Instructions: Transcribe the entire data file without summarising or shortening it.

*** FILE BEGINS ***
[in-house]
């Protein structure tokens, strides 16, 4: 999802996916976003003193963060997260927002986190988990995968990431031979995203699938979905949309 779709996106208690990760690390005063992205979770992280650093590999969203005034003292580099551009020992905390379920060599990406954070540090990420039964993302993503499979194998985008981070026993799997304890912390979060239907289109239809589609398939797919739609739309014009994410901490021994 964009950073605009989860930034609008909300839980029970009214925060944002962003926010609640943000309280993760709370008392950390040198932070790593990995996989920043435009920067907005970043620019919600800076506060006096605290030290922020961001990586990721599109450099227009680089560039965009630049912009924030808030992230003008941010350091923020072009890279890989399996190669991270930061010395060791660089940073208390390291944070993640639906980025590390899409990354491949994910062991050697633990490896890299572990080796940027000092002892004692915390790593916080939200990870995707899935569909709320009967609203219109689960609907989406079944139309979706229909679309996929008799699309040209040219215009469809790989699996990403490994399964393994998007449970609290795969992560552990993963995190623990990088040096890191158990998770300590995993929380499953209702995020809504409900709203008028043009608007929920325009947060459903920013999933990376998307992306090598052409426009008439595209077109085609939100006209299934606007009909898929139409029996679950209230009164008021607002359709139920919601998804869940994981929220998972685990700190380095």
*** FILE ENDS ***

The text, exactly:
[in-house]
């Protein structure tokens, strides 16, 4: 999802996916976003003193963060997260927002986190988990995968990431031979995203699938979905949309 779709996106208690990760690390005063992205979770992280650093590999969203005034003292580099551009020992905390379920060599990406954070540090990420039964993302993503499979194998985008981070026993799997304890912390979060239907289109239809589609398939797919739609739309014009994410901490021994 964009950073605009989860930034609008909300839980029970009214925060944002962003926010609640943000309280993760709370008392950390040198932070790593990995996989920043435009920067907005970043620019919600800076506060006096605290030290922020961001990586990721599109450099227009680089560039965009630049912009924030808030992230003008941010350091923020072009890279890989399996190669991270930061010395060791660089940073208390390291944070993640639906980025590390899409990354491949994910062991050697633990490896890299572990080796940027000092002892004692915390790593916080939200990870995707899935569909709320009967609203219109689960609907989406079944139309979706229909679309996929008799699309040209040219215009469809790989699996990403490994399964393994998007449970609290795969992560552990993963995190623990990088040096890191158990998770300590995993929380499953209702995020809504409900709203008028043009608007929920325009947060459903920013999933990376998307992306090598052409426009008439595209077109085609939100006209299934606007009909898929139409029996679950209230009164008021607002359709139920919601998804869940994981929220998972685990700190380095």